Take a few minutes to read it, and we will discuss it (See United Technologies and Eastman Kodak in Section 'X). PERIPHERALS Peripherals are the generic name for all input, output, and secondary storage devices that are part of a computer system. Peripherals depend on direct connections or telecommunications links to the central processing unit of a computer system. Thus, all peripherals are online devices, that is, separate from, but can be electronically connected to and controlled by, a CAP]. This is the opposite of off-line devices, which are separate from and not under the control of the CAP].
INPUT TECHNOLOGY There has been a major trend toward the increased use of input technologies that provide a more natural user interface for computer users. More and more data and commands are being entered directly and easily into computer systems through pointing devices like electronic mice and touch pads, and technologies like optical POINTING DEVICES Keyboards are still the most widely used devices for entering data and text into computer systems. However, pointing devices are a better alternative for issuing commands, making choices, and responding to prompts displayed on your video screen.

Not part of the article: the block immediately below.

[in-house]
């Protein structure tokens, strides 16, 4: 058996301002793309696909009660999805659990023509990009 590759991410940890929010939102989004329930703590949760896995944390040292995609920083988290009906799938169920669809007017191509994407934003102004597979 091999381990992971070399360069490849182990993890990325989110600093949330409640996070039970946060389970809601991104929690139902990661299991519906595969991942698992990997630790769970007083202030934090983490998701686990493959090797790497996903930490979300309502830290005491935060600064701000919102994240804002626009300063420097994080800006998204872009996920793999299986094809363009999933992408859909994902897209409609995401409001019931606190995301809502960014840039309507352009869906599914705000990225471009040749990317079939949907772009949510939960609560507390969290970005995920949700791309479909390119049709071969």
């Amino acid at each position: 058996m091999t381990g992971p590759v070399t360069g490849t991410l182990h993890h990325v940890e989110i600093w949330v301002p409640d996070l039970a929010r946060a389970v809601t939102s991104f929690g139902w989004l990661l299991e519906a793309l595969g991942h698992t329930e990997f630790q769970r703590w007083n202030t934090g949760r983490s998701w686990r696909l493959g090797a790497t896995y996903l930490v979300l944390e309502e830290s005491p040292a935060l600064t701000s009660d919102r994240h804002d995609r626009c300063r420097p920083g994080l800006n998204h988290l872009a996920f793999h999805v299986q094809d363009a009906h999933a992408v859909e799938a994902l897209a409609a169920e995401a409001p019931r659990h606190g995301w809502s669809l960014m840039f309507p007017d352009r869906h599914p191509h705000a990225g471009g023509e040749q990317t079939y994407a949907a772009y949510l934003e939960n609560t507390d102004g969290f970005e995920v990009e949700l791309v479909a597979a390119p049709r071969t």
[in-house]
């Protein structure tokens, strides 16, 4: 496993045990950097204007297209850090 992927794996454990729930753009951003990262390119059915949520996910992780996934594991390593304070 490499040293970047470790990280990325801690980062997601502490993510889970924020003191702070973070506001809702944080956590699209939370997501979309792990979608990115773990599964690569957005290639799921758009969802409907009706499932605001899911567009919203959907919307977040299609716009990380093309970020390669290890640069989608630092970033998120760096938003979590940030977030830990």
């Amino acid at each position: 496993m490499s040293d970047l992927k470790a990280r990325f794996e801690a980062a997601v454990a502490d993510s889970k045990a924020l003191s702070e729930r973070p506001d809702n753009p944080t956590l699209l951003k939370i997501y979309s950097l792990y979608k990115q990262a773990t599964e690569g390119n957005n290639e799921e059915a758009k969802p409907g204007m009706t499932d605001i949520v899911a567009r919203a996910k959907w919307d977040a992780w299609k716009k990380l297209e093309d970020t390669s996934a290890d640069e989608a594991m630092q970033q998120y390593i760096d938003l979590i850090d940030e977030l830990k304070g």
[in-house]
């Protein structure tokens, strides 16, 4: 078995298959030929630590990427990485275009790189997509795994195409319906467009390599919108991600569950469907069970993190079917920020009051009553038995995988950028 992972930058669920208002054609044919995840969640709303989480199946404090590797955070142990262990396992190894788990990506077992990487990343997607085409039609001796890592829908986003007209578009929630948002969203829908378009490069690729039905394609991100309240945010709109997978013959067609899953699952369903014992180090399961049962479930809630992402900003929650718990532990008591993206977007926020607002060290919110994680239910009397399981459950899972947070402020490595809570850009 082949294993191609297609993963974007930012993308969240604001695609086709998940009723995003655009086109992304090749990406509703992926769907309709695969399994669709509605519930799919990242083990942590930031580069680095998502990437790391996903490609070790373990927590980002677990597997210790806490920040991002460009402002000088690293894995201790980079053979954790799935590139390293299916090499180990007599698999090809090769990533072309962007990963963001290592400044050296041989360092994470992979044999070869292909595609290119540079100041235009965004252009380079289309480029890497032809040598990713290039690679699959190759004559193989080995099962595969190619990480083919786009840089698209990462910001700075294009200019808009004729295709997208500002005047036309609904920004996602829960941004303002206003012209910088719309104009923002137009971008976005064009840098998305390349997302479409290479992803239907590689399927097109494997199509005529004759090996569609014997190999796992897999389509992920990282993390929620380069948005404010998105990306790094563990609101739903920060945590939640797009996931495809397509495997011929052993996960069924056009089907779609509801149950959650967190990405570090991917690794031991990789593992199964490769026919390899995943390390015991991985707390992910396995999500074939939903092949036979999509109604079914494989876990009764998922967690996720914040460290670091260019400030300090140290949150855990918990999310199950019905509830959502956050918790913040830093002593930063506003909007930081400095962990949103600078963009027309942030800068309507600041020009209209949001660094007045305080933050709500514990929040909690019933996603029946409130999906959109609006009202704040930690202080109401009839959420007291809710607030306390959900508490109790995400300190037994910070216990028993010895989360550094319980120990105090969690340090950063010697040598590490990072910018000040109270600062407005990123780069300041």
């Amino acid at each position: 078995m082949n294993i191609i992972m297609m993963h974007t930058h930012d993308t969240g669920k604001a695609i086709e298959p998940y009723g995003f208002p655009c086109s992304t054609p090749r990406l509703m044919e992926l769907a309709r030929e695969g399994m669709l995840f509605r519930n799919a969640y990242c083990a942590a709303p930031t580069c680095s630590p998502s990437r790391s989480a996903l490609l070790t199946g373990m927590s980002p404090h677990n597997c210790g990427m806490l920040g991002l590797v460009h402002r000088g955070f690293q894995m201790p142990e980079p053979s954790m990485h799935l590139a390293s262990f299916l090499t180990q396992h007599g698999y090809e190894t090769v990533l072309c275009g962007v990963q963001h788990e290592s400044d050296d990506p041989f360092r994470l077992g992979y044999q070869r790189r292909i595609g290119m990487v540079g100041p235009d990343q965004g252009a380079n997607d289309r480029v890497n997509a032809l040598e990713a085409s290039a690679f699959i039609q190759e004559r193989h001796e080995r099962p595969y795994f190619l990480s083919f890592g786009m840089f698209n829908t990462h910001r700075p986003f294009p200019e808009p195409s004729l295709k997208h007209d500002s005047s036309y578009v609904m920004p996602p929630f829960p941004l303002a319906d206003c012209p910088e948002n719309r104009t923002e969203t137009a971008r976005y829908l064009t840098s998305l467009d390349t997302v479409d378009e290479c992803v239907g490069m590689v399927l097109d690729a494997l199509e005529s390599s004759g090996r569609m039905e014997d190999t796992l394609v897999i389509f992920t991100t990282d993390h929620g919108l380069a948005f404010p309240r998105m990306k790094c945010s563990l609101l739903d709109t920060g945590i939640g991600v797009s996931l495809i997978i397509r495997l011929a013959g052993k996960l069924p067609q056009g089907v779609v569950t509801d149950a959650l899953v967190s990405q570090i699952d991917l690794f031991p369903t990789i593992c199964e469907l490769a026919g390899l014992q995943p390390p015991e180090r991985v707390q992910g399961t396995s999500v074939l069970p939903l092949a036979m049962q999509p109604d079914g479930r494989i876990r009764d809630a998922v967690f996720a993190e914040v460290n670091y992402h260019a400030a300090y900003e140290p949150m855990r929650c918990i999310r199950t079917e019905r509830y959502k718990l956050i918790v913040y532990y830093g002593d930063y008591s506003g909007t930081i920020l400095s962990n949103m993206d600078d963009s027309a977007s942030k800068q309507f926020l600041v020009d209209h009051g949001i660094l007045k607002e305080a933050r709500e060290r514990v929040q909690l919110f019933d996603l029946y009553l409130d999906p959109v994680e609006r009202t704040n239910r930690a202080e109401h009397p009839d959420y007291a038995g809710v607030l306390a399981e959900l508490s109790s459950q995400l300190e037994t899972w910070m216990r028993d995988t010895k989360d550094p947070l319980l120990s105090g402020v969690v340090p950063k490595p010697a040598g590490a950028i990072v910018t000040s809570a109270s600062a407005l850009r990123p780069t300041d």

They work with your operating system's graphical user interface (GU'), which presents you with icons, menus, windows, buttons, bars, and so on, for your selection. Examples of pointing devices include: ; Electronic Mouse - A device used to move the cursor on the screen, as well as to issue commands and make icon and menu selections. ; Trackball - A device used to move the cursor on the display screen. Pointing Stick - A small buttonhole device, sometimes likened to the eraser head of a pencil. The cursor moves in the direction of the pressure you place on the track point.